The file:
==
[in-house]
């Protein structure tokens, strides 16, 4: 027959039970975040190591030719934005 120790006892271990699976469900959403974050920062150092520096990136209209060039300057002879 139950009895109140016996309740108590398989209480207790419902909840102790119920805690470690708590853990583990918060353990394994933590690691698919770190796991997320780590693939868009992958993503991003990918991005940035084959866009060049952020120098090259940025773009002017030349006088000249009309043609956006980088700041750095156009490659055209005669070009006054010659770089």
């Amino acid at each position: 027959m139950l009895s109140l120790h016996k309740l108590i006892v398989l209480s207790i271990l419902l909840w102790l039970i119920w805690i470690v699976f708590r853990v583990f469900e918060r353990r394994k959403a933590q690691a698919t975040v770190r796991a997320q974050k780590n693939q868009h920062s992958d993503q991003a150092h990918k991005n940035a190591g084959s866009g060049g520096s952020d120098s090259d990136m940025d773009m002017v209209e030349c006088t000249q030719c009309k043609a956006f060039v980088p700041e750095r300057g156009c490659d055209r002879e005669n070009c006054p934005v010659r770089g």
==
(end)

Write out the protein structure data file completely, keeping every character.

[in-house]
């Protein structure tokens, strides 16, 4: 027959039970975040190591030719934005 120790006892271990699976469900959403974050920062150092520096990136209209060039300057002879 139950009895109140016996309740108590398989209480207790419902909840102790119920805690470690708590853990583990918060353990394994933590690691698919770190796991997320780590693939868009992958993503991003990918991005940035084959866009060049952020120098090259940025773009002017030349006088000249009309043609956006980088700041750095156009490659055209005669070009006054010659770089």
């Amino acid at each position: 027959m139950l009895s109140l120790h016996k309740l108590i006892v398989l209480s207790i271990l419902l909840w102790l039970i119920w805690i470690v699976f708590r853990v583990f469900e918060r353990r394994k959403a933590q690691a698919t975040v770190r796991a997320q974050k780590n693939q868009h920062s992958d993503q991003a150092h990918k991005n940035a190591g084959s866009g060049g520096s952020d120098s090259d990136m940025d773009m002017v209209e030349c006088t000249q030719c009309k043609a956006f060039v980088p700041e750095r300057g156009c490659d055209r002879e005669n070009c006054p934005v010659r770089g």